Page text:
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0 0.5 1 1.5 2+ Mortality, day 180 58% Improvement Relative Risk Mortality, day 30 79% Ventilation 48% ICU admission 56% Hospitalization, day 180 7% Hospitalization, day 30 34% Paxlovid for COVID-19  Bajema et al.  EARLY TREATMENT Is early treatment with paxlovid beneficial for COVID-19? PSM retrospective 3,174 patients in the USA (Jan - Feb 2022) Lower mortality (p=0.00035) and ICU admission (p=0.034) Bajema et al., medRxiv, December 2022 Favors paxlovid Favors control

Effectiveness of COVID-19 treatment with nirmatrelvir-ritonavir or molnupiravir among U.S. Veterans: target trial emulation studies with one-month and six-month outcomes

Bajema et al., medRxiv, doi:10.1101/2022.12.05.22283134
Dec 2022  
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Retrospective 112,380 high-risk patients in the USA, showing lower mortality with paxlovid treatment. The title and headers of Table S14 are conflicting but the data appears to match the title.
Confounding by contraindication. Hoertel et al. find that over 50% of patients that died had a contraindication for the use of Paxlovid Hoertel. Retrospective studies that do not exclude contraindicated patients may significantly overestimate efficacy.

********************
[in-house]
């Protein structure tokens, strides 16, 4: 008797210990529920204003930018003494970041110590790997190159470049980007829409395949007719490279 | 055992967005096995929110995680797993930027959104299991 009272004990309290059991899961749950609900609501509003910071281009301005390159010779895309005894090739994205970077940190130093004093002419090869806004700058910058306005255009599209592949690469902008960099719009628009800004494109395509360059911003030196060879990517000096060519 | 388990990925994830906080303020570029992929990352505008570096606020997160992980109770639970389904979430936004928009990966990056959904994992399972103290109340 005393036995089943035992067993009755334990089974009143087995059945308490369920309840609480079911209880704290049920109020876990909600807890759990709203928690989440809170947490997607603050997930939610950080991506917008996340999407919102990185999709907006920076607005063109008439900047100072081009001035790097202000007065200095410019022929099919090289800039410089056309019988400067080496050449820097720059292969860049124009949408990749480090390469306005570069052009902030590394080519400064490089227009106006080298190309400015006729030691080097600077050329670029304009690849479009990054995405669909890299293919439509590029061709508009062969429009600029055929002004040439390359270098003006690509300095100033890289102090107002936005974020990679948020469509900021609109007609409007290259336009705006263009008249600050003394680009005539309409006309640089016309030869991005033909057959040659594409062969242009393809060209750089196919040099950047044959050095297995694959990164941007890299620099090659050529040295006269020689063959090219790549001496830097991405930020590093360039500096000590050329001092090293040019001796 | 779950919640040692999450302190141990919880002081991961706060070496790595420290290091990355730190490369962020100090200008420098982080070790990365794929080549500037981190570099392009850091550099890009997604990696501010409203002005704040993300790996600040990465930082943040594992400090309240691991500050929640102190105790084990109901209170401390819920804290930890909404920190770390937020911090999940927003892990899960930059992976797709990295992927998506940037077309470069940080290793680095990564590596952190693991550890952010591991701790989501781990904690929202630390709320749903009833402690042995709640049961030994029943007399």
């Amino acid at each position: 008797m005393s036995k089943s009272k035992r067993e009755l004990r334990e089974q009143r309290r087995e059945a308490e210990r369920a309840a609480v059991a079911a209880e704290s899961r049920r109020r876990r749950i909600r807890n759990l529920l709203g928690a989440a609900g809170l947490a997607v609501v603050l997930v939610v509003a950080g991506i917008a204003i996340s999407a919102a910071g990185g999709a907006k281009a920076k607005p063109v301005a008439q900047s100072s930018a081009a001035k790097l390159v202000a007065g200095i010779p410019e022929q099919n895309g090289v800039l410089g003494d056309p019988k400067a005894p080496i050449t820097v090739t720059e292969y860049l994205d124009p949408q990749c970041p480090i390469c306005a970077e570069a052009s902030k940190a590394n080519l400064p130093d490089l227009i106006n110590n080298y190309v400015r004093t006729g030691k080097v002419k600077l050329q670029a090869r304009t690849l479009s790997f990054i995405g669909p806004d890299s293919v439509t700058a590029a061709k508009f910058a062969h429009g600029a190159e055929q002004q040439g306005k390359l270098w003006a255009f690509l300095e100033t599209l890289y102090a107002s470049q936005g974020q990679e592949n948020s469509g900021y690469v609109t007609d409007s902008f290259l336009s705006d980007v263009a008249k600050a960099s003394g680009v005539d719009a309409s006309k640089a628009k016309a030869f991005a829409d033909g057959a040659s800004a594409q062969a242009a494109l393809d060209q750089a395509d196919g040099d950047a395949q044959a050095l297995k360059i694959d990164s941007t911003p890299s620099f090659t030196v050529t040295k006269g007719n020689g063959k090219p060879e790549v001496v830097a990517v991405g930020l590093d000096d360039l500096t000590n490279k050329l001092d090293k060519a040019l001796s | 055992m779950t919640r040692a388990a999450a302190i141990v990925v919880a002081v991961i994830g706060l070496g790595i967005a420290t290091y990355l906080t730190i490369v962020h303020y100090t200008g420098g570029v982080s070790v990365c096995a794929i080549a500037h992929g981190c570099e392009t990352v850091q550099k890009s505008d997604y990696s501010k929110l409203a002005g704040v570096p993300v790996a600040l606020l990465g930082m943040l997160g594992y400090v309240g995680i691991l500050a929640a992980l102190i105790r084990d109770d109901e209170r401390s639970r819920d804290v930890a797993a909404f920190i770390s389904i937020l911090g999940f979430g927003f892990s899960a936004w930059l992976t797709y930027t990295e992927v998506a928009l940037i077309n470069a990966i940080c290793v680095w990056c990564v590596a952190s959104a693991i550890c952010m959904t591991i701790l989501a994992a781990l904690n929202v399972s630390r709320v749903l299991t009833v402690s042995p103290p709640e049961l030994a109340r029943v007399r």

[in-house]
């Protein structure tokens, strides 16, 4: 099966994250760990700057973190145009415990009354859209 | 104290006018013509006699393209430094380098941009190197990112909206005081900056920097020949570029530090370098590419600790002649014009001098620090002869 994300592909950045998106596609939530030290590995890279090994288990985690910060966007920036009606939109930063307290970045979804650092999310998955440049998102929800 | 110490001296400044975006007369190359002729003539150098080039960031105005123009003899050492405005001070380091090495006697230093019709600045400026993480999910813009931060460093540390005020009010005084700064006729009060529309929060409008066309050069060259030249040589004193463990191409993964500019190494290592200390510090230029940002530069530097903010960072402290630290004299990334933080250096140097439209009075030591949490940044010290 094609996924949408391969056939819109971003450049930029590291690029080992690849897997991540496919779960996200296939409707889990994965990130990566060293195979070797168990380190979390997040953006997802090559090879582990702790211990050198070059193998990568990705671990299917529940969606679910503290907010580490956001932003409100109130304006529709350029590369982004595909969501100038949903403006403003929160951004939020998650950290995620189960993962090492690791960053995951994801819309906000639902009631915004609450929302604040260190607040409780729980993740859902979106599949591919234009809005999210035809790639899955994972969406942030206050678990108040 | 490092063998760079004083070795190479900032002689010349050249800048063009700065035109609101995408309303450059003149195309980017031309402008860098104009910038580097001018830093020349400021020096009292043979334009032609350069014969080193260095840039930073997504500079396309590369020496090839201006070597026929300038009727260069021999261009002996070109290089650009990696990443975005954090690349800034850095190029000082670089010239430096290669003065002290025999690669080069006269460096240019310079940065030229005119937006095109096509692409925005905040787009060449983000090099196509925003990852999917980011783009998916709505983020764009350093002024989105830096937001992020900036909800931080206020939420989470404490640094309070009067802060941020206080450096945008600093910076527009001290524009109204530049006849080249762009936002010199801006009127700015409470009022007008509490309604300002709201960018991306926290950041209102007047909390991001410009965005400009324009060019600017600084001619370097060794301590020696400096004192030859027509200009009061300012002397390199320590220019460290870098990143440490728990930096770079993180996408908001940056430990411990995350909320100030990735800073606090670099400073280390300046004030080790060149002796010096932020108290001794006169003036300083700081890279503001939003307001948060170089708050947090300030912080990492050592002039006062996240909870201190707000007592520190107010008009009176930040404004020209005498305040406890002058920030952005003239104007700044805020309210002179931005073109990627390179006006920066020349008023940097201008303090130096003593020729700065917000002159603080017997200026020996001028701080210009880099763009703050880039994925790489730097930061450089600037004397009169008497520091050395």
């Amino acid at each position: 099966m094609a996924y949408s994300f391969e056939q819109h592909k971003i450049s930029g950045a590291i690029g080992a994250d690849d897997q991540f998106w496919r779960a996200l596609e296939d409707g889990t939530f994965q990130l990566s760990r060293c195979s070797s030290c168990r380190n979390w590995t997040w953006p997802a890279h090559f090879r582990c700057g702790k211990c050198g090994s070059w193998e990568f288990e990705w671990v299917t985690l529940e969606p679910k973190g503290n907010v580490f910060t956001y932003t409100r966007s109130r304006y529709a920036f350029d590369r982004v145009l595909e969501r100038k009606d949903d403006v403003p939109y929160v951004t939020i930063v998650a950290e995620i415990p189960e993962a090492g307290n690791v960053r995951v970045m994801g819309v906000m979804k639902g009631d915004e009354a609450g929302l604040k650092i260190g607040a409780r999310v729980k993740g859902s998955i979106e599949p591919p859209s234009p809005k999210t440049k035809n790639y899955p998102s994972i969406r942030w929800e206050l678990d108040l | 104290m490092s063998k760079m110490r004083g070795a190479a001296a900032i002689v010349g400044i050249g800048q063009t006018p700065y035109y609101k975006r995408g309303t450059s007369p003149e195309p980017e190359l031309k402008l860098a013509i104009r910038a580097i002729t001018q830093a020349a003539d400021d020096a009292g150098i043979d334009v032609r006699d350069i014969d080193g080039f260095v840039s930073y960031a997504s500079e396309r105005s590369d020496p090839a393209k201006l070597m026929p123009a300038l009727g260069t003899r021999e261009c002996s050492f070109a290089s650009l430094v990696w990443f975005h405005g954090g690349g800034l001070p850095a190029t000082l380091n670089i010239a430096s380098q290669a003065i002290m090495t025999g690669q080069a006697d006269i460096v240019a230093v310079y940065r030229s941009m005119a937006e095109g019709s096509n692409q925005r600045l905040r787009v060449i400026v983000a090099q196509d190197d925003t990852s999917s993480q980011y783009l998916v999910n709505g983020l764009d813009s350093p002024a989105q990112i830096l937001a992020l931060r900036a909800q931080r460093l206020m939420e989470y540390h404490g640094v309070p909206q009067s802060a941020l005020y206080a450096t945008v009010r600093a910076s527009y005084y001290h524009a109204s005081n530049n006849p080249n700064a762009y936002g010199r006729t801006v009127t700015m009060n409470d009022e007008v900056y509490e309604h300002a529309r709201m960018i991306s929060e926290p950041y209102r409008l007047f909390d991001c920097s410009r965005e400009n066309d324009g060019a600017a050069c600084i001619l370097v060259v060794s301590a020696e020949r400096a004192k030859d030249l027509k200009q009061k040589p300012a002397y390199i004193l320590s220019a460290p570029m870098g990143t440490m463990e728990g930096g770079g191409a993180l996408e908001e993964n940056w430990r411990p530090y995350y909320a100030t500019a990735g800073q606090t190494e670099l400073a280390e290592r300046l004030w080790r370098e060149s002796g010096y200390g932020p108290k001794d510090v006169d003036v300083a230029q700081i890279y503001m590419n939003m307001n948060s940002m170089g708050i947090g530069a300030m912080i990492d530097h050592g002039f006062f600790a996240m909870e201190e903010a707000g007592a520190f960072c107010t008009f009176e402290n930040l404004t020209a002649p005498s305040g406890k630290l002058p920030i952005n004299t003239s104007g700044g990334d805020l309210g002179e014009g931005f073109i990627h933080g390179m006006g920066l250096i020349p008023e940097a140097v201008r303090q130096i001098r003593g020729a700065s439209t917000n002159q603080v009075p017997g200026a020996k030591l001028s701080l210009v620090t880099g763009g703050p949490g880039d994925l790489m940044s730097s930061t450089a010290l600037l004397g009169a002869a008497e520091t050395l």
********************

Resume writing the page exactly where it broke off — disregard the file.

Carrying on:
Black box warning. The FDA notes that "severe, life-threatening, and/or fatal adverse reactions due to drug interactions have been reported in patients treated with paxlovid" FDA.
This study includes paxlovid and molnupiravir.
risk of death, 58.0% lower, HR 0.42, p < 0.001, treatment 20 of 1,587 (1.3%), control 48.6 of 1,587 (3.1%), NNT 55, cumulative 0-180 days, propensity score matching, day 180, Table S14.
risk of death, 78.8% lower, RR 0.21, p < 0.001, treatment 5 of 1,587 (0.3%), control 23.6 of 1,587 (1.5%), NNT 85, propensity score matching, day 30.
risk of mechanical ventilation, 48.3% lower, RR 0.52, p = 0.51, treatment 3 of 1,587 (0.2%), control 5.8 of 1,587 (0.4%), NNT 567, propensity score matching, day 30.
risk of ICU admission, 56.1% lower, RR 0.44, p = 0.03, treatment 10 of 1,587 (0.6%), control 22.8 of 1,587 (1.4%), NNT 124, propensity score matching, day 30.
risk of hospitalization, 7.0% lower, HR 0.93, p = 0.53, treatment 180 of 1,587 (11.3%), control 194.2 of 1,587 (12.2%), NNT 112, cumulative 0-180 days, propensity score matching, day 180, Table S14.
risk of hospitalization, 34.0% lower, RR 0.66, p = 0.03, treatment 43 of 1,587 (2.7%), control 65.2 of 1,587 (4.1%), NNT 71, propensity score matching, day 30.
Effect extraction follows pre-specified rules prioritizing more serious outcomes. Submit updates
Bajema et al., 6 Dec 2022, retrospective, USA, preprint, median age 67.0, 18 authors, study period 1 January, 2022 - 28 February, 2022.
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Effectiveness of COVID-19 treatment with nirmatrelvir-ritonavir or molnupiravir among U.S. Veterans: target trial emulation studies with one-month and six-month outcomes
MD, MSc Kristina L Bajema, PhD Kristin Berry, PhD Elani Streja, PhD Nallakkandi Rajeevan, MS Yuli Li, PhD Lei Yan, PharmD Francesca Cunningham, MPH Denise M Hynes, MPH Mazhgan Rowneki, PhD, MHS Amy Bohnert, Edward J Boyko, MD, PhD Theodore J Iwashyna, PhD Matthew L Maciejewski, Thomas F Osborne, MD, MPH, MSc Elizabeth M Viglianti, PhD Mihaela Aslan, MPH, PhD Grant D Huang, BMBCh George N Ioannou